I’ve re-read The Haunting on Hill House several times now. It’s a massive influence on my current project. Every time I’ve been stuck I’ve used as an opportunity to read it once again, and every time I leave it with fresh ideas and inspiration. It’s one of those books that instantly leapt into my all time favourites. I could easily read it over and over without it ever getting dull.

I’m now reading this collection of her short fiction, and with each story I love her work all the more. I’ve heard so many things about how good The Lottery is, only the quality of the stories before it is stopping me skipping forward and reading it first (it’s the last one in the collection). Each story is a snapshot into a world reflected through the eyes of her protagonist. The theme of each one is both simple and complex, a stream running deeper than it appears.

So if you want to mark International Women’s Day by reading a kick-ass female writer, and you haven’t discovered her already, I can’t recommend Shirley Jackson enough.

And so let this be a lesson in the benefits of branching out and trying something outside of your comfort zone. I discovered one of my favourite authors through by recognising that my reading wasn’t diverse enough and making the effort to do something about it. Let’s ignore the underlying problem of why it wasn’t diverse for now, shall we – That’s an issue for a different post – and imagine what I still have to discover by just making an effort to try something different?

A little inspiration

I’m facing a bit of a creative block with the first draft of my next book. Not Writer’s Block – I have no problem putting words down onto the page – but rather a gap in my mind for where the story needs to go next. I have the first third written and I know how I’m planning on the story ending, but there is currently a large gap where the bulk of the second and third acts go.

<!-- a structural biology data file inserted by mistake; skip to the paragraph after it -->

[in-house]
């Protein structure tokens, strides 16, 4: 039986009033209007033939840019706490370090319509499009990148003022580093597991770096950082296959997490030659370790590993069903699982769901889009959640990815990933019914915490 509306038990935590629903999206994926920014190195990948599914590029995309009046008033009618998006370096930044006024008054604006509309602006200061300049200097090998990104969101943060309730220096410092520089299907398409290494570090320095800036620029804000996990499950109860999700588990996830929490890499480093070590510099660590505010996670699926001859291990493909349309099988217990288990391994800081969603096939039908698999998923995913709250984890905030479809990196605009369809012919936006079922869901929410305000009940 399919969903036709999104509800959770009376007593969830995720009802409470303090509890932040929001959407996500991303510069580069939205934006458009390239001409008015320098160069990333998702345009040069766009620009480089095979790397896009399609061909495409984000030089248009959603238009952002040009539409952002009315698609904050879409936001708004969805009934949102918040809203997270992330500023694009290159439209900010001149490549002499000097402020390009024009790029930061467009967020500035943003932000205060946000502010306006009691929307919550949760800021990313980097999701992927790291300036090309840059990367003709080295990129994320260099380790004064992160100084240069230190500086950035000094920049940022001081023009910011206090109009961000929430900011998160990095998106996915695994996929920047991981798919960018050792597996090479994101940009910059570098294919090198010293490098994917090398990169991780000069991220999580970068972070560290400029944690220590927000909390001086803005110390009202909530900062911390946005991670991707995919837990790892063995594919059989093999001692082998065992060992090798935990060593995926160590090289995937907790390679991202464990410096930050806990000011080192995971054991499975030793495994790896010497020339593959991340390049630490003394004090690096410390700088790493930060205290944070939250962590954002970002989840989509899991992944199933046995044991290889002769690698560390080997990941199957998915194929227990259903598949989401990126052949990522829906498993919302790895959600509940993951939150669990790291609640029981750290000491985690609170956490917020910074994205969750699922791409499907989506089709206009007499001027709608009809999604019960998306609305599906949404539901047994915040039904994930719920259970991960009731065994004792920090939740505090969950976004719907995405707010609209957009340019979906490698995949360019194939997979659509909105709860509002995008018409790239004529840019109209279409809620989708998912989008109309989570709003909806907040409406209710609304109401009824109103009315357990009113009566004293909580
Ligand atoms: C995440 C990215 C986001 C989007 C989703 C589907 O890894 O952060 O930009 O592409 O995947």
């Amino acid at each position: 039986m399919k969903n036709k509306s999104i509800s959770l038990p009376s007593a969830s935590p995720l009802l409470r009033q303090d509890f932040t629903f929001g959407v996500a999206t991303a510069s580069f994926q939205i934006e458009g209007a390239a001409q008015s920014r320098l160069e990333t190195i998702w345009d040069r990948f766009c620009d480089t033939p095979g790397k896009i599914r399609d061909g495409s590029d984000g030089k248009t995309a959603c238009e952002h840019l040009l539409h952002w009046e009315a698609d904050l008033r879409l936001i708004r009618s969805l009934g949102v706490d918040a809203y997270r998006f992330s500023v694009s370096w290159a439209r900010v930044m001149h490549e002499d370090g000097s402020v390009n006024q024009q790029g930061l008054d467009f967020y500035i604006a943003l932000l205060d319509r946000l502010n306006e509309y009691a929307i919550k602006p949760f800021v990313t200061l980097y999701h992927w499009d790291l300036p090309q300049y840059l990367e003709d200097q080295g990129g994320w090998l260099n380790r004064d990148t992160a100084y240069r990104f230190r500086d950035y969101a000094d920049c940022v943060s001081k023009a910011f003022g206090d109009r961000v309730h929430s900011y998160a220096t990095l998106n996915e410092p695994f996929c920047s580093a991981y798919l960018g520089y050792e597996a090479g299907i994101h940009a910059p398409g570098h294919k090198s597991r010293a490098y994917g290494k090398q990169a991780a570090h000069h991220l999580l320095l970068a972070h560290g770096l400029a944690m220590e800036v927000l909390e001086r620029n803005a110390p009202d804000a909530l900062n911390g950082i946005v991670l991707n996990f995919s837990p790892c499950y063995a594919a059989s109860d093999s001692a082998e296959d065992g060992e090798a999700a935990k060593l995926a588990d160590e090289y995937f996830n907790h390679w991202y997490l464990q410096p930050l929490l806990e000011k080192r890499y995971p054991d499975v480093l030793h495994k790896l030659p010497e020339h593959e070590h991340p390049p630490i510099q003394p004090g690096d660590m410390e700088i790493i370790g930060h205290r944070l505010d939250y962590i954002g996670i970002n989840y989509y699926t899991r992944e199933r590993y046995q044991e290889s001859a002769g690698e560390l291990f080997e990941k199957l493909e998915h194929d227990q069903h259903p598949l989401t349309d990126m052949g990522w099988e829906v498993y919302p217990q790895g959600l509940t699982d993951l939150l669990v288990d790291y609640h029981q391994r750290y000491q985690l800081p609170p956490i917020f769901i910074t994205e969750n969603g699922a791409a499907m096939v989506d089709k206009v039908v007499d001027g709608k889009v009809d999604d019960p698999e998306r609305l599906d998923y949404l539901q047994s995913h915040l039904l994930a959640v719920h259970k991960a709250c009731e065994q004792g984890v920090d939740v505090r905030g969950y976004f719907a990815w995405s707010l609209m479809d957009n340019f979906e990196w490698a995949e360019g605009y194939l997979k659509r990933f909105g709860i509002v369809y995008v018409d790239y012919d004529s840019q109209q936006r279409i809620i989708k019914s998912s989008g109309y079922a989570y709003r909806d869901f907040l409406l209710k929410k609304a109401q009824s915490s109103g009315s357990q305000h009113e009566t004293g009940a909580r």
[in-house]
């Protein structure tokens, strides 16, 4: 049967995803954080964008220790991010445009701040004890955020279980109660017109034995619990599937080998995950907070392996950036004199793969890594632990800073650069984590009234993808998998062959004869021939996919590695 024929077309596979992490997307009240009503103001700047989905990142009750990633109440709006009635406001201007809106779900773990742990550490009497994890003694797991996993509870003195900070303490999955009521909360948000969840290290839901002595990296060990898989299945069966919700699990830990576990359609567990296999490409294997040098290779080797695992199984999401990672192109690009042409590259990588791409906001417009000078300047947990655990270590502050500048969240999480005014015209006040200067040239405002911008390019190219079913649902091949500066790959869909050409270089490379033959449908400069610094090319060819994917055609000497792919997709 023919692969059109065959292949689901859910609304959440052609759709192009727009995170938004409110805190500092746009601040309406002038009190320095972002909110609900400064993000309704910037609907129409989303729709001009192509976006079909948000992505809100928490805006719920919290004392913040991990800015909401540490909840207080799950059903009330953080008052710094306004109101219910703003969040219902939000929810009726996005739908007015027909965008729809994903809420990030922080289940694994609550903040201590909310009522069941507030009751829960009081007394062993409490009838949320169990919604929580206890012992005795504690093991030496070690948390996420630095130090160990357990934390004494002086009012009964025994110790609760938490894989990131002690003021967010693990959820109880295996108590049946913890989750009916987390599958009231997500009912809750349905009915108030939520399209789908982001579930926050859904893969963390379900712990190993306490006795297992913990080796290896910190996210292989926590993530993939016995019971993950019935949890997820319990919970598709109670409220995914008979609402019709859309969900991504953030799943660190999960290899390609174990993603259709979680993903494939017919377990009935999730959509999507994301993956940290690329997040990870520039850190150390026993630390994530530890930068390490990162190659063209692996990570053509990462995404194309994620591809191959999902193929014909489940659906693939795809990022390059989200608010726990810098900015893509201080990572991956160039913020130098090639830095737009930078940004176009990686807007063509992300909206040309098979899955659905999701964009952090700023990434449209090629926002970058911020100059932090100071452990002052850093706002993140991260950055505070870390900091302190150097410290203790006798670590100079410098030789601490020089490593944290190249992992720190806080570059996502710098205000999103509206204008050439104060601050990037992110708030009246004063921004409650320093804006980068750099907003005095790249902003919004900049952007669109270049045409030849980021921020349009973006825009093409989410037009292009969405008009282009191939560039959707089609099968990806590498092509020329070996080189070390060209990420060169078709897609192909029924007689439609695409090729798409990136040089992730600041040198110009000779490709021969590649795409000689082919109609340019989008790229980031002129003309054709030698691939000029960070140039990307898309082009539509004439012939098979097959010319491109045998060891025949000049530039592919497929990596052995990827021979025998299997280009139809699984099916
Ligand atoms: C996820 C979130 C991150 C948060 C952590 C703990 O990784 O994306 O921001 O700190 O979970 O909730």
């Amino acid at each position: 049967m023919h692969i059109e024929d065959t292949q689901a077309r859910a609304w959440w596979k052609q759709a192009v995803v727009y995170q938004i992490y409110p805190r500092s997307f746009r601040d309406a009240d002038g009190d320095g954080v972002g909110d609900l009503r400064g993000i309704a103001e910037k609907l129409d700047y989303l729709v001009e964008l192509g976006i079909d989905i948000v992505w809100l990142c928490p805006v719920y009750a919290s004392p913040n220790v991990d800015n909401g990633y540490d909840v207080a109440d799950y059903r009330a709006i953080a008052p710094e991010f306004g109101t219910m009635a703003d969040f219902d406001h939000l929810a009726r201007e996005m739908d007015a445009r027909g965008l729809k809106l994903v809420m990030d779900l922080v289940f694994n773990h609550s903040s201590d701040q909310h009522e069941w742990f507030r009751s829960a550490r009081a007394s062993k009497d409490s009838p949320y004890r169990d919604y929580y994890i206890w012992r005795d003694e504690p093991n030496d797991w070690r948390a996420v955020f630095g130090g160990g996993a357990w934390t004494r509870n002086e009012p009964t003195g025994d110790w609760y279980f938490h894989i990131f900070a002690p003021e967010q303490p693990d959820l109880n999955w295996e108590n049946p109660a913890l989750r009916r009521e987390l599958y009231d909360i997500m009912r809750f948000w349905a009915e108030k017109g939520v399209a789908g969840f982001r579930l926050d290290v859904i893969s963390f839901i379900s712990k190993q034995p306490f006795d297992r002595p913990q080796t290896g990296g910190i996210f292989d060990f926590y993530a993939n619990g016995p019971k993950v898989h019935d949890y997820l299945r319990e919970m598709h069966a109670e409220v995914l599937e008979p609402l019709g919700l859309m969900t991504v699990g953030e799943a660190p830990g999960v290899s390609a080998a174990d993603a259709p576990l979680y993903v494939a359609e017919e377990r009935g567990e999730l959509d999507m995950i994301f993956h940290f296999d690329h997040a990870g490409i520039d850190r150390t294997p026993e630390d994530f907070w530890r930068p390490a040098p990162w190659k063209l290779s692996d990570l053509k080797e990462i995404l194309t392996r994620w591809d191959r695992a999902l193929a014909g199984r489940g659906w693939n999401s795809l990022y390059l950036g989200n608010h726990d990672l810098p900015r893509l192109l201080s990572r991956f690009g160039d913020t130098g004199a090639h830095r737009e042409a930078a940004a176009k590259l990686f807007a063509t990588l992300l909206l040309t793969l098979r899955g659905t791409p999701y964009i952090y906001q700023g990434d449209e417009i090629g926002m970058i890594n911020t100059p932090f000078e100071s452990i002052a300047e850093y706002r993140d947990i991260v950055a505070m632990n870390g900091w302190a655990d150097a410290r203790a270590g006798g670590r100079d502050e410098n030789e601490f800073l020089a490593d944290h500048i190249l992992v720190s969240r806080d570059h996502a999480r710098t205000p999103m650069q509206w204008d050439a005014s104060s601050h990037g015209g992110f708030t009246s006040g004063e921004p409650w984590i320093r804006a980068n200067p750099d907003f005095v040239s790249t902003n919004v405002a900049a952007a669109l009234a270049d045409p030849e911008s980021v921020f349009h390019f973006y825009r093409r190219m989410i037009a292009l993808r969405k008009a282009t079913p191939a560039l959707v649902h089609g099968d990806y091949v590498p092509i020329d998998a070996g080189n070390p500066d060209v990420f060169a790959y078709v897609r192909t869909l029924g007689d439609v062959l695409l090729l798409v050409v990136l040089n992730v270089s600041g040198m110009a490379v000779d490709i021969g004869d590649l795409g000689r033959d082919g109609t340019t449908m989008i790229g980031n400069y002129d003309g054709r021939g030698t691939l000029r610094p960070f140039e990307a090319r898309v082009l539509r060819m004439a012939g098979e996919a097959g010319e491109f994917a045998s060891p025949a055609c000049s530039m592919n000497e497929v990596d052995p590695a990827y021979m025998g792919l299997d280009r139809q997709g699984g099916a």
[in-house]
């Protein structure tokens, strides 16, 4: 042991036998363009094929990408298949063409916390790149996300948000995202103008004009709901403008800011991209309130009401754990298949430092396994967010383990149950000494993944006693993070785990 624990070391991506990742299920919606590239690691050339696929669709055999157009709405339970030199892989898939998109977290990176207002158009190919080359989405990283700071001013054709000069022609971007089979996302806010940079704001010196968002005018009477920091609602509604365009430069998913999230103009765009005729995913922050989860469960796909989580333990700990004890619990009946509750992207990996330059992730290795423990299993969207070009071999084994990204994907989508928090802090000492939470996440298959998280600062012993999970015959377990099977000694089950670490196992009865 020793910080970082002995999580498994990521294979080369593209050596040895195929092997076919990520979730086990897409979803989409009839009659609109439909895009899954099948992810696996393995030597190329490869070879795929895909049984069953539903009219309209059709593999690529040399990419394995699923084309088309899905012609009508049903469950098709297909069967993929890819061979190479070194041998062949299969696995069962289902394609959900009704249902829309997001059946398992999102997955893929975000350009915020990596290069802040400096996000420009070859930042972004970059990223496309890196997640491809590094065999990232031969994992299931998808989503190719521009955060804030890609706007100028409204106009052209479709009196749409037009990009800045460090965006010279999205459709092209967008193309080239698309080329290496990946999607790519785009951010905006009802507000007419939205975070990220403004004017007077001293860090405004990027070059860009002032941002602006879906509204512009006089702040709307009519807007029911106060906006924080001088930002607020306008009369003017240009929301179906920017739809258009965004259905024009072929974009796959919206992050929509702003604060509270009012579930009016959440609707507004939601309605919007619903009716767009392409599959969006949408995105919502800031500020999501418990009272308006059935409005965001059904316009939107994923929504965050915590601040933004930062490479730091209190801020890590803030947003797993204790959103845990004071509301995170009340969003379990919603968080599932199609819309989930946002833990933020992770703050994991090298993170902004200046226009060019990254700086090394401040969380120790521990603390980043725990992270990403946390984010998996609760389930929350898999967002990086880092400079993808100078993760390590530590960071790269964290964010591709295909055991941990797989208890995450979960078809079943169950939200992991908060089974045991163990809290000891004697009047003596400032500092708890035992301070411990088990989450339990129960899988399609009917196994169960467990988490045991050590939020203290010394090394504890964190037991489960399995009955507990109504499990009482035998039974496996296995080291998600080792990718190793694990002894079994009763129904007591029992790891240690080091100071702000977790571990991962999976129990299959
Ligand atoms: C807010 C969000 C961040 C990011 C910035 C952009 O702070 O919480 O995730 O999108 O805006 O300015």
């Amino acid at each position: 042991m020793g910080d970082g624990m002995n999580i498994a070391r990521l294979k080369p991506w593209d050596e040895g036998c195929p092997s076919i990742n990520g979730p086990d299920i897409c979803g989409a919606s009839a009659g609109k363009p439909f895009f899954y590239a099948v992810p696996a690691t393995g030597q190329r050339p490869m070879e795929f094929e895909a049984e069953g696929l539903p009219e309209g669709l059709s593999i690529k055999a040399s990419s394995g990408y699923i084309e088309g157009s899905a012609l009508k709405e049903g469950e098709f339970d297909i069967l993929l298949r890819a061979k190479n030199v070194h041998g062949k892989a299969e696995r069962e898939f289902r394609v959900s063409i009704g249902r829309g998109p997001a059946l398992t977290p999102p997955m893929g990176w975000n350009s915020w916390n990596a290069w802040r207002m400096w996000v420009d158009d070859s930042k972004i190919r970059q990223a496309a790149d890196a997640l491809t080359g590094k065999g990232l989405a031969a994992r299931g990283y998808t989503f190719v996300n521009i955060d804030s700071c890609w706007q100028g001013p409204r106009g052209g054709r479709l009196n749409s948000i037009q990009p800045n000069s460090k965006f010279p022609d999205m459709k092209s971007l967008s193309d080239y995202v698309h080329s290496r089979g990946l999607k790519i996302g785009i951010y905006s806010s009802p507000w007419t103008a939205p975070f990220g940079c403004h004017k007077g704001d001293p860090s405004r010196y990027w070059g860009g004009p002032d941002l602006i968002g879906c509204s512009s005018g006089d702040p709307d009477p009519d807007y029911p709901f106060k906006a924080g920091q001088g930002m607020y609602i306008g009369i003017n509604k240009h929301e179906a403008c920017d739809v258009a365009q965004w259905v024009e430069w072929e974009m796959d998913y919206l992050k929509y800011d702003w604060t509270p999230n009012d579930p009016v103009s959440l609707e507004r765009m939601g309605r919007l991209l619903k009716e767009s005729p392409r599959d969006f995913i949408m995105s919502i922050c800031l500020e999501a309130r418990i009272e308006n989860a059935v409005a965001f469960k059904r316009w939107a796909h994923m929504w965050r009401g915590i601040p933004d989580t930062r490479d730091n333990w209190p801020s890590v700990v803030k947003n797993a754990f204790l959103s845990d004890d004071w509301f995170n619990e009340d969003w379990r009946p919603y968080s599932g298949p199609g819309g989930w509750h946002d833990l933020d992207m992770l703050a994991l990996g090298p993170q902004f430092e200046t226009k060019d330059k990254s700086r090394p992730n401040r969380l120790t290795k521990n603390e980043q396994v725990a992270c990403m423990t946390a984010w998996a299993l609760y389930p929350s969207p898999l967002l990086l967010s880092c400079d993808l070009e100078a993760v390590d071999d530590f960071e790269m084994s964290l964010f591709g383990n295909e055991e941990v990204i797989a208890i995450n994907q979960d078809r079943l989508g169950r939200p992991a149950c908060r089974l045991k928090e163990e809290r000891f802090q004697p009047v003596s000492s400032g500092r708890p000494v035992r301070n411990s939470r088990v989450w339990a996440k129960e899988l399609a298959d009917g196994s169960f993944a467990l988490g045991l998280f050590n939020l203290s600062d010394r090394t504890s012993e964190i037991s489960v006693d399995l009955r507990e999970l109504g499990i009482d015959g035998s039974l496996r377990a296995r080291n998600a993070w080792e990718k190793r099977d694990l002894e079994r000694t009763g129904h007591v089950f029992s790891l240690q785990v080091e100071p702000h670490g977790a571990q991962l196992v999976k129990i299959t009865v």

I’m not completely bereft of ideas. I have set pieces that I’ve had in my head since the beginning. I’m simply stuck on how to work them in. Every time I sit down and try to think about it, I simply find myself staring into the vast gaps where something is missing with no idea of how to fill it.

So it’s inspiration time, and where else to go to inspire a writer working on a haunted house story – did I mention that my next book will be a haunted house story? – than one of the best; Shirley Jackson’s The Haunting of Hill House.

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Alone in the world, Eleanor is delighted to take up Dr. Montague’s invitation to spend a summer in the mysterious Hill House. Joining them are Theodora, an artistic sensitive, and Luke, heir to the house. But what begins as a light-hearted experiment us swiftly proven to be a trip into their darkest nightmares, and an investigation that one of their number may not survive.

I discovered Shirley Jackson in a blog post I read a while ago about essential female horror writers. Sorry, I wish I still had the link as it had some good suggestions for writer you should all read. But this was one of them, and I’m passing it on to you all.

It’s hard to come up with a new Haunted house stories. After a childhood of Scooby-Doo, the entire sub-genre seems so clichéd, but that doesn’t mean there aren’t any good haunted house stories out there, or waiting to be written. Like any genre trope, all you need is (a) a new perspective, and (b) engaging characters the reader will care about. Jackson’s story has both of these. She created a truly chilling story that’s far more about the mind of her protagonist than the house itself, and that’s what I’m looking to emulate.

And what you also need – and would be very helpful to me at this point – is more of an idea of what’s going to happen in the second half of my story. Oh well, back to staring at my notes and trying to come up with something.